Coronavirus talk is everywhere and rightfully so. We are seeing unprecedented action by local, state, and federal governments. Is your veterinary clinic prepared for the Coronavirus? Business, as we know it, may change for the foreseeable future and it’s time to start preparing and implementing ways for us to continue to help those who need us.
Thankfully pets can’t get coronavirus but they can still get sick or injured and need the care of a veterinarian.
How can you get your veterinary clinic prepared for the coronavirus?
The focus should be on keeping your staff safe and pet parents safe through minimal contact and social distancing.
Offer telemedicine options so that pet parents with non-emergency situations can still get care for their pet without leaving home. It doesn’t have to be difficult or video-based. While this doesn’t cover everyone, it can reduce the number of patients that need to come in, which reduces the number of people out, etc, etc. Let’s use the technology we have during this time to help all of us.
Sometimes you need to see the pet. My local vet does a drive-up rabies clinic once a month. Something very similar can be implemented where pet parents can bring their animal to your veterinary clinic and remain in their vehicles. A tech comes out and takes the pet in for their visit (using their own leash) and then brings the pet back out to the vehicle to be crated/leashed by the owner.
You can also do this for meds and food pickup. Limit human interaction as much as possible.
Start implementing no-touch checkout by using online services for sending invoices and accepting payment online.
Encourage your patients to use online ordering for meds and food whenever possible. If you don’t have an online pharmacy yet, you can start taking phone orders with curbside pickup. You don’t need all the technology to get through this though it can be helpful.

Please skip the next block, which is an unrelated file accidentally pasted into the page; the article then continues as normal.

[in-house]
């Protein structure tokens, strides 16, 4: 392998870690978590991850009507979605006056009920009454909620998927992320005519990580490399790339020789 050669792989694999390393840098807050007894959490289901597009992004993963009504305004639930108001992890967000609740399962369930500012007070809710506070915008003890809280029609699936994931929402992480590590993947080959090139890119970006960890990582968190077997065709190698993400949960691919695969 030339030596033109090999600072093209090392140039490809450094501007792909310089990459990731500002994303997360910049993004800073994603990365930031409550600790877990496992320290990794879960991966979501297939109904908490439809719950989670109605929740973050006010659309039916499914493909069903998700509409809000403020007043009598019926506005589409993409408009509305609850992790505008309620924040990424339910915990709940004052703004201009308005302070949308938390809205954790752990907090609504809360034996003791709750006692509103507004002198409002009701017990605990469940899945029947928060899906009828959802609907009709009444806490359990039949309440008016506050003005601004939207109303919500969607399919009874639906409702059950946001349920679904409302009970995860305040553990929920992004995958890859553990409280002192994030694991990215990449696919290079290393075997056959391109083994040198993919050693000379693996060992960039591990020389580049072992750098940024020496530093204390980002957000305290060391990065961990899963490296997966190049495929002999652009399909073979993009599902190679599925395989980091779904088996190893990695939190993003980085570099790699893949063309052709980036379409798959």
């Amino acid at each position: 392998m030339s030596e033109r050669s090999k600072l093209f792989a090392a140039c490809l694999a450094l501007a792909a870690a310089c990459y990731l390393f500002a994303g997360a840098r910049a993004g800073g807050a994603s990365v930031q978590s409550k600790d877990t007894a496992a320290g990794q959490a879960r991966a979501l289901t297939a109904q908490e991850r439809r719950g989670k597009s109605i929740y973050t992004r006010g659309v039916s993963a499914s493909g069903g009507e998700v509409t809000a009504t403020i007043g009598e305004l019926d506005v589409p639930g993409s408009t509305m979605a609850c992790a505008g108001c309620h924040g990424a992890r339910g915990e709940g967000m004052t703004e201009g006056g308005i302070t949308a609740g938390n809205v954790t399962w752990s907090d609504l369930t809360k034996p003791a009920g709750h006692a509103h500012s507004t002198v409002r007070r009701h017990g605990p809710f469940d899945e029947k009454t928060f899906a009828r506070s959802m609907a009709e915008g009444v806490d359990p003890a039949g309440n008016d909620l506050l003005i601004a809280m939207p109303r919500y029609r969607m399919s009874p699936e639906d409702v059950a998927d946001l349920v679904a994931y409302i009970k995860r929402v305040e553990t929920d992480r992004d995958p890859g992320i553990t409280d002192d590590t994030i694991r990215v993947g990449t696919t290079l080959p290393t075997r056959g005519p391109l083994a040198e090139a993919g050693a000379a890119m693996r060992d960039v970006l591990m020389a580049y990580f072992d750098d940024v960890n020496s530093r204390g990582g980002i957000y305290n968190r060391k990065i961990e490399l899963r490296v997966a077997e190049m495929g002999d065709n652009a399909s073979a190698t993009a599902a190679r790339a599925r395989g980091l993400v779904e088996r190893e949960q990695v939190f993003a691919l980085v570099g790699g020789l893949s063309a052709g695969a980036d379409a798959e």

Amp up cleaning protocols
Pretend you just got a case of 13 puppies with parvo that can also be transmitted to humans. Increase disinfecting by 10x including all touch surfaces. Get rid of community things like treat jars, candy bowls, PENS, etc. If you have one of those pens that are attached to a signature pad, disinfect it after every patient or stop using it completely and go to no-touch checkout (see above).
Communicate Communicate Communicate
Get on social media and let people know what to expect and how you are handling this. Explain new protocols and procedures, walk them through what they can expect and what you are doing to protect them while still providing care for their sick pet.
Things are going to take longer
That’s just the cold-hard truth. Expect it and plan for it now. Staff will get sick and need to be home for long periods. You may need to close down completely. Can you do mobile curb-side visits? It’s time to start thinking outside the walls of your clinic.
What happens if people can’t leave their homes at all?
I think we’ll need to turn a lot more to telemedicine which is why it’s the first thing in this list. Pets are still going to get sick. To be clear, not from coronavirus but in general. And while human care is, of course, important during this pandemic, the lives of our pet still matter.
How can I help support you?
If you need help getting things online or with communications, please reach out to us.
(she/her) I’m a brand strategist, award-winning designer, business consultant, and artist. You can usually find me being followed (herded) by a pack of dogs with paint on my face. I dream of living on a huge farm with a bunch of goats, chickens, and dogs. And my husband too.